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Oxygenase Regulation Of Platelet-mediated Hemostasis And Thrombosis | 3541
ISSN-2155-9929

Journal of Molecular Biomarkers & Diagnosis
Open Access

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Oxygenase regulation of platelet-mediated hemostasis and thrombosis

3rd International Conference on Biomarkers & Clinical Research

Michael Holinstat

ScientificTracks Abstracts: J Mol Biomark Diagn

DOI: 10.4172/2155-9929.S1.009

Abstract
Platelet activation plays a central role in regulating hemostasis and thrombosis. Following platelet activation, metabolism of phospholipids such as arachidonic acid (AA) by 12-lipoxygenase (12-LOX) and cyclooxygenase-1 (COX-1) may play a significant role in regulating the degree and stability of platelet reactivity. Although COX-1 has been well studied, the disparate and cooperative roles of 12-LOX and COX-1 in regulation of the platelet remain unclear. Using both inhibitors of oxygenases as well as their metabolites, we investigated the mechanisms by which these enzymes regulate platelet function, thrombosis and hemostasis. To assess the role of each oxygenase in platelet activation and thrombosis, granule secretion and integrin activation were measured by flow cytometry and confirmed by aggregation and Rap1 activation in the presence or absence of their eicosanoid metabolites. Inhibiting 12-LOX resulted in a complete inhibition of dense granule secretion and repression of platelet activation and is PAR4 and collagen specific while inhibition of COX-1 attenuates aggregation for PAR1. Addition of metabolites for alternate fatty acids (ω-3 and 6), resulted in differing levels of inhibition of agonist-mediated platelet activation, giving support to fatty acid metabolism other than AA as mechanism to negatively regulate platelet activity while AA metabolism appears to act as a positive regulator of platelet function. Understanding the role of these oxygenases and their metabolites in platelets will enable us to delineate its contribution in regulation of platelet reactivity as well as determine which biomarkers of oxygenase metabolism are good indicators of potential oncoming thrombotic events and stroke.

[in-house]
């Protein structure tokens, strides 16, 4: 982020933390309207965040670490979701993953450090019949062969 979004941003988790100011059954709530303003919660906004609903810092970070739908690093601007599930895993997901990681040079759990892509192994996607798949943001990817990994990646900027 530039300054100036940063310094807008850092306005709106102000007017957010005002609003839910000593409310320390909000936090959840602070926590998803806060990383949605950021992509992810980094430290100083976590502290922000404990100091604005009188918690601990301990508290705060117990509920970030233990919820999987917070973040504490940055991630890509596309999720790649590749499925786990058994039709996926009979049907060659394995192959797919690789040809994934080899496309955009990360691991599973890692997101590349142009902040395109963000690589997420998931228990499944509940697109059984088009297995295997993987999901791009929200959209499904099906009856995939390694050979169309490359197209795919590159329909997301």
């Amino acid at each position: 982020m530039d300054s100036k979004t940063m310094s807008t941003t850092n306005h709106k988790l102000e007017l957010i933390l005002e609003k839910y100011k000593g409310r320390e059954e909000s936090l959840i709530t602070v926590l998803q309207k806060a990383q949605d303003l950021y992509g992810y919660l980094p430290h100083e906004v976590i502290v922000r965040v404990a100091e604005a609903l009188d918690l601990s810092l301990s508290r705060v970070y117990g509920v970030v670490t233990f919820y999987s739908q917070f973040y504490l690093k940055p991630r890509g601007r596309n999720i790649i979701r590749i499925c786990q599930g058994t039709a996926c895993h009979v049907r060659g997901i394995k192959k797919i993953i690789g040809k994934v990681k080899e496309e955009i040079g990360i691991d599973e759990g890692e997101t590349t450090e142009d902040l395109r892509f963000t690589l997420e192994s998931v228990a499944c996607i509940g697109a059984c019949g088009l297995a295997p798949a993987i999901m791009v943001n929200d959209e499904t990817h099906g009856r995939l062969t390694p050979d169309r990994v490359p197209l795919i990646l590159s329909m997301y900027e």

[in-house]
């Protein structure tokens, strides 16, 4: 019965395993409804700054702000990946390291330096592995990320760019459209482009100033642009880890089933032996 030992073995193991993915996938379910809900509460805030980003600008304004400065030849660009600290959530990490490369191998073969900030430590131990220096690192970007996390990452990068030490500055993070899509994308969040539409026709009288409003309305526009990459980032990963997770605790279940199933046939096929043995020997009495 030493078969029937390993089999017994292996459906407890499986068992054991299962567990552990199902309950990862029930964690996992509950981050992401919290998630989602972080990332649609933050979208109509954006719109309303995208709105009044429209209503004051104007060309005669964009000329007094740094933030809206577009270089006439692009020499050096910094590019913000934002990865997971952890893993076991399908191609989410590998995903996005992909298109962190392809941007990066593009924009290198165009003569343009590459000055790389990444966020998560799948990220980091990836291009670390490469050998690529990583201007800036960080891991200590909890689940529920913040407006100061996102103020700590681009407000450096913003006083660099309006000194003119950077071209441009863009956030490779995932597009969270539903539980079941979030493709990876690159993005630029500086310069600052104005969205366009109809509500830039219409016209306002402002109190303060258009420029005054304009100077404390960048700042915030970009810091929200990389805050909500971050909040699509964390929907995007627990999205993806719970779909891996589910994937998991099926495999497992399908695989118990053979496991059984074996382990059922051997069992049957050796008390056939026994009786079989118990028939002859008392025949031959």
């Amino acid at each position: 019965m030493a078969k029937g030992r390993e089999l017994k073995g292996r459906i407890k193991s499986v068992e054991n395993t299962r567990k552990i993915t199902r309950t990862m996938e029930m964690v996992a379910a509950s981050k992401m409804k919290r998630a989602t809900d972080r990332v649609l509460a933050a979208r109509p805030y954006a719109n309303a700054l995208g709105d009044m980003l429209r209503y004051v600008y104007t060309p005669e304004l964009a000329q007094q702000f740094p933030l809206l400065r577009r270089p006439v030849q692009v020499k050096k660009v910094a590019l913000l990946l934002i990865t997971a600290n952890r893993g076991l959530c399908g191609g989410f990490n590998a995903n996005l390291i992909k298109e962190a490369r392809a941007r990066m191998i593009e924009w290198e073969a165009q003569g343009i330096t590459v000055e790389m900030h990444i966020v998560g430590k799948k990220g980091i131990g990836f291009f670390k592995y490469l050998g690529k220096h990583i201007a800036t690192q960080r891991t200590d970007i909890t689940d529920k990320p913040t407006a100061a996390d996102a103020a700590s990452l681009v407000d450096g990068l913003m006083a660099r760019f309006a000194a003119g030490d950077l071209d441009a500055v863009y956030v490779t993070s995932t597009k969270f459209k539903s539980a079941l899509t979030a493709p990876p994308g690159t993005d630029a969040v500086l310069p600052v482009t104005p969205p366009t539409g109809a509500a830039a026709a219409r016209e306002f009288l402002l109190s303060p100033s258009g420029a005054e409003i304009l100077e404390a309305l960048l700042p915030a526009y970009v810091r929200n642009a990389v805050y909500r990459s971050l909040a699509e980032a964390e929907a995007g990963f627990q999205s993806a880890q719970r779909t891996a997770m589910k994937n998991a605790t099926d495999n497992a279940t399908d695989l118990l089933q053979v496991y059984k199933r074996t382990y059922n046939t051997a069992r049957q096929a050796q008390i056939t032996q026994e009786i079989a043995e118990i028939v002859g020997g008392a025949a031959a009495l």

Biography

Michael Holinstat is an assistant professor of Medicine at Thomas Jefferson University in Philadelphia. He received his Ph.D. in Pharmacology from the University of Illinois at Chicago and postdoctoral training at Vanderbilt University in the Department of Pharmacology. His research focuses on identifying novel approaches to anti-platelet therapy with a special emphasis on regulation of platelets through the lipoxygenase pathway leading to a number of oxidized fatty acids which may play a central role in regulating unwanted platelet activation. Additionally, the lab studies regulation of platelet signaling through PAR1 and PAR4.

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